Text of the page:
Thursday, January 14, 2010

what goes without saying

I’m not a moralist, and I dislike didactic tones. But, on the one hand, our rightly busy lives do tend to marginalize (if not forget) what supposedly “goes without saying,” the so-called “needless to say.” If you accept
the chaoticness of daily life or, in my case, would promote a license
of harmless play, it’s important to not occlude what’s central to anchoring good lives, central to good sense—for prudence, lest we forget (not just marginalize) what really matters.

I say that as someone who easily implies what I never meant to imply—someone who takes for granted so implicitly the importance of what goes unsaid that others can easily not surmise that I have much good sense,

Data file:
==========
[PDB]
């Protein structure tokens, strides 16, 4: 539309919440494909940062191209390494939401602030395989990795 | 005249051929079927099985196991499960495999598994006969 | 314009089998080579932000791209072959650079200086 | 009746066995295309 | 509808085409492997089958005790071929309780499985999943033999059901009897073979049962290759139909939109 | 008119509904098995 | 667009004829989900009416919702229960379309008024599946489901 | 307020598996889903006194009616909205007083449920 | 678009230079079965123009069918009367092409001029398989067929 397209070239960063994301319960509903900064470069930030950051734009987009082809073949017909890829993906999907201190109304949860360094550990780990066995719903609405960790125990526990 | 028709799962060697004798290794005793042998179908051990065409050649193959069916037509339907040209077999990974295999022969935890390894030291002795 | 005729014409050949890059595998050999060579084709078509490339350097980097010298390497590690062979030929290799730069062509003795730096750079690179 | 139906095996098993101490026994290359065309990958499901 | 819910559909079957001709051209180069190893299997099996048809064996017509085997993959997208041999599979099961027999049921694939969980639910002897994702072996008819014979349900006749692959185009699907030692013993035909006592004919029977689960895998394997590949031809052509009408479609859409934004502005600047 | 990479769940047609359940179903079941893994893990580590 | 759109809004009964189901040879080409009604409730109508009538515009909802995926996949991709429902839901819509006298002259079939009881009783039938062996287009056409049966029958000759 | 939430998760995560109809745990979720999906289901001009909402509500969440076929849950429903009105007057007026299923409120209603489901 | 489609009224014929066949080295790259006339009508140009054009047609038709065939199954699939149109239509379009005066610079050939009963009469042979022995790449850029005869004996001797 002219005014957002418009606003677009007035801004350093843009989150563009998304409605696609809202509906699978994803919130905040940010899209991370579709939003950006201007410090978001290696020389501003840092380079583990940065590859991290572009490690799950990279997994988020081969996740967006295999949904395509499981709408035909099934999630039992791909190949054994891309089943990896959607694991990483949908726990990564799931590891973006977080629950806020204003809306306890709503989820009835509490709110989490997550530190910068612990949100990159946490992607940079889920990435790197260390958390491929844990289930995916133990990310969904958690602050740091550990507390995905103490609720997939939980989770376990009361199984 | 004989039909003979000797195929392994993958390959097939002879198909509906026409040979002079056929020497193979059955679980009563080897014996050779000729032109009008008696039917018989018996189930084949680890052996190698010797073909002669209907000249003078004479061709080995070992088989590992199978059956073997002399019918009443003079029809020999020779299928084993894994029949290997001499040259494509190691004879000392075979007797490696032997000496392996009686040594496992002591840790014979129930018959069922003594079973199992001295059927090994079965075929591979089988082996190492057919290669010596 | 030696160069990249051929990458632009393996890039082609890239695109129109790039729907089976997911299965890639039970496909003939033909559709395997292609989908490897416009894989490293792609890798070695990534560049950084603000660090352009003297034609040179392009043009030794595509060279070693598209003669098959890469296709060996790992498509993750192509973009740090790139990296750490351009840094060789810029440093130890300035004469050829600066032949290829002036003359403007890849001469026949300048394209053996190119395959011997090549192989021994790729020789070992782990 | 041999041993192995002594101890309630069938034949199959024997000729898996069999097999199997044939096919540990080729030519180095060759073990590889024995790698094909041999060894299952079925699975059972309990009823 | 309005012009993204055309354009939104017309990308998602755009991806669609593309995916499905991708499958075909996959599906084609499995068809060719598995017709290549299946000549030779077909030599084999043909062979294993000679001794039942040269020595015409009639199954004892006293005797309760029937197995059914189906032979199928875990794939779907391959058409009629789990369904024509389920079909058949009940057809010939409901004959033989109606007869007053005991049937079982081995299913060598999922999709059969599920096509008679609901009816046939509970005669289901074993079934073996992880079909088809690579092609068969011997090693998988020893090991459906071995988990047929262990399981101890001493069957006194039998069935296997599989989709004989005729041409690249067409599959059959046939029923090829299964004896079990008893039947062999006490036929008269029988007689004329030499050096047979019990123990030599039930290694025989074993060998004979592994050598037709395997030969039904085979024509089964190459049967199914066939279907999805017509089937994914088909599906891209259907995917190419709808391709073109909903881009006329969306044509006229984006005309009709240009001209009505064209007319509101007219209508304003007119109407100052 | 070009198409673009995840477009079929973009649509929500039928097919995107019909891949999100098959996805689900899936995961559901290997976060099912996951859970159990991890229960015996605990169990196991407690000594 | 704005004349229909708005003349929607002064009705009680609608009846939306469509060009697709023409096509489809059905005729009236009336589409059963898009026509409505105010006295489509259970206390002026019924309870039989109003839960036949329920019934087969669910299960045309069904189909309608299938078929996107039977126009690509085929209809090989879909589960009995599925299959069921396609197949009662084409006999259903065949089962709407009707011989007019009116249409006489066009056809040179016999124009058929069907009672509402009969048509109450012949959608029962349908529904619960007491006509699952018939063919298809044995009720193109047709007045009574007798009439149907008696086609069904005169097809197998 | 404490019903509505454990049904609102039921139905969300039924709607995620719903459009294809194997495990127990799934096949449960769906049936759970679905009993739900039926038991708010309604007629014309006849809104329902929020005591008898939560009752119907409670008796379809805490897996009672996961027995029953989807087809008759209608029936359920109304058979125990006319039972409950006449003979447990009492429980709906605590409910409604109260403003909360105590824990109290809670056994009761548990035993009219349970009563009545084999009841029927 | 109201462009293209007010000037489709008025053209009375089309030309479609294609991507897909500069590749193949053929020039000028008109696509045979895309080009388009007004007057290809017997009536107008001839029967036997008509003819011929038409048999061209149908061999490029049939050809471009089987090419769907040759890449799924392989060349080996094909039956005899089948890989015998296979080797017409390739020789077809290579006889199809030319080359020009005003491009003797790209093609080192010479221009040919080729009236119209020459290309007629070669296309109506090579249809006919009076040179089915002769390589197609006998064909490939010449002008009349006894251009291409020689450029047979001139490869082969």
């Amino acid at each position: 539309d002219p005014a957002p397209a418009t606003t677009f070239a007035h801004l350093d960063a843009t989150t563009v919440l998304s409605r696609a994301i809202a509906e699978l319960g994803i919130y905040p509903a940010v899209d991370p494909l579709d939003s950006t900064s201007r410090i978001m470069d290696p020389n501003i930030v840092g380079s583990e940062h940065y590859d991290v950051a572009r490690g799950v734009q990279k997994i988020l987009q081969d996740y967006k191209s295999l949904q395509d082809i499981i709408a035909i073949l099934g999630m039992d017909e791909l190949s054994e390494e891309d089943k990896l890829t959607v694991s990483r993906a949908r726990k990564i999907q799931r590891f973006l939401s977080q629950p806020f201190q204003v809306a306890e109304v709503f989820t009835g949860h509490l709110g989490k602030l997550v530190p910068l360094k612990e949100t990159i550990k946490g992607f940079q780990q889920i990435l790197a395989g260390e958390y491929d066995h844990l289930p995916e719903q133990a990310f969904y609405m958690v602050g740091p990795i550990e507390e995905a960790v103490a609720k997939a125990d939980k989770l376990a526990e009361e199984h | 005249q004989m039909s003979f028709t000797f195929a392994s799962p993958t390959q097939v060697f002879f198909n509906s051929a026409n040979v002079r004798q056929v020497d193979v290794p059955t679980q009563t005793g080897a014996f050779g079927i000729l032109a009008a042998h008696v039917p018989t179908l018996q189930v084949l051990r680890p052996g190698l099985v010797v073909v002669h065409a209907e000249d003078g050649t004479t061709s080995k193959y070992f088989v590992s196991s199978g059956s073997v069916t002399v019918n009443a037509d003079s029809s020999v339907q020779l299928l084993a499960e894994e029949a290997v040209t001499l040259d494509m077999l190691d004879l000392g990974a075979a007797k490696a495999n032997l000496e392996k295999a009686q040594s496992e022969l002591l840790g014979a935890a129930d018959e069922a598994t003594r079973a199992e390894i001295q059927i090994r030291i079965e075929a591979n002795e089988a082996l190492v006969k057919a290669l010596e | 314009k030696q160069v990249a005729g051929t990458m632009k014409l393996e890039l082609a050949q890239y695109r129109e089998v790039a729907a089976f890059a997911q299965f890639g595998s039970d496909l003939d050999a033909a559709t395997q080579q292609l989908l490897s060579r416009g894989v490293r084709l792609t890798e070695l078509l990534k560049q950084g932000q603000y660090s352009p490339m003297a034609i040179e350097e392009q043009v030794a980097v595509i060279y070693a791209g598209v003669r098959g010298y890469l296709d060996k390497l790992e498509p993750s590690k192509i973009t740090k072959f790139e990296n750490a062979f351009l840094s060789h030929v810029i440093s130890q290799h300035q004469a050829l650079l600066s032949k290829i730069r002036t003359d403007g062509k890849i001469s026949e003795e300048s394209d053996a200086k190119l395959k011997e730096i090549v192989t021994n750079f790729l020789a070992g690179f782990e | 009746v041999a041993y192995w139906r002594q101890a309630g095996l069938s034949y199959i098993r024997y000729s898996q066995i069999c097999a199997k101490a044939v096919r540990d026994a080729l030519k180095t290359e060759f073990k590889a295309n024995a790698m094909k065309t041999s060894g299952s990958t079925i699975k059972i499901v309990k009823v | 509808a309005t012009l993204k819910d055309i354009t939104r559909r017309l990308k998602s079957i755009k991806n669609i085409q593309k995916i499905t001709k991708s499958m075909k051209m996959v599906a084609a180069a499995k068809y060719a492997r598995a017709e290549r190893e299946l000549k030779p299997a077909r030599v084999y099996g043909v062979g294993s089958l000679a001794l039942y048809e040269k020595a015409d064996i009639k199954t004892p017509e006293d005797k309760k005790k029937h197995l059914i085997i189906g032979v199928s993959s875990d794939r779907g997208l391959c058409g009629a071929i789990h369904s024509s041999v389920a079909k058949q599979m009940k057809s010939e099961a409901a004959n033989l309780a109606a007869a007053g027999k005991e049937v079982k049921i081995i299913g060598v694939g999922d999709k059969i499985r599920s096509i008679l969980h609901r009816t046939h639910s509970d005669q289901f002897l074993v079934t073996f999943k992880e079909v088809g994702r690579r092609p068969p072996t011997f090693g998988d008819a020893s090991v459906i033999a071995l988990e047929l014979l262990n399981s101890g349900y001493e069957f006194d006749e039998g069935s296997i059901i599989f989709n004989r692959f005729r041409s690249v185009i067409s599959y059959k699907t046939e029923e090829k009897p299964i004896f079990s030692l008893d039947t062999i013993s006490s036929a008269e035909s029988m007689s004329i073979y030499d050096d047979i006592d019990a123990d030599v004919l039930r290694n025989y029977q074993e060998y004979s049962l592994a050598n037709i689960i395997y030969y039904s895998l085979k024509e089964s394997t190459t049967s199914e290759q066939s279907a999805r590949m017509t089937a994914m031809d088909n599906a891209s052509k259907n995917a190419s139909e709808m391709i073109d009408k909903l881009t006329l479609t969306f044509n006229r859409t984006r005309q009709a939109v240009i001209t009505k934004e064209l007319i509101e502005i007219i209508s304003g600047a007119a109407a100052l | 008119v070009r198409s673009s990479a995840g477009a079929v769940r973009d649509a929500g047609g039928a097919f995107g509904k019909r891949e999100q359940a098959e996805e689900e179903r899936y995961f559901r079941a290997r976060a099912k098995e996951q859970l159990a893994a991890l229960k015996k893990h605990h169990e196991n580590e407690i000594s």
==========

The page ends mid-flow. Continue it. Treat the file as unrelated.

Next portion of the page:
let alone appreciate deeply what really matters. However...

On the other hand, I might seem to be The Moralist because philosophy is about interest in what really matters. Someone not especially interested in philosophy might easily dream up explanations for why someone
gets so philosophically serious, at least in terms of the value of literature (conceptual literature or conceptual issues, in the case of philosophy). But it’s not easy to explain (for my part) why philosophy became so important that conceptual interests have become and remained central
to my life. It’s integral to me, to my Center.

That said, I give myself permission to play. The Inner Child takes hold.
I figuratively climb into the arms of a tree, and I’m happy.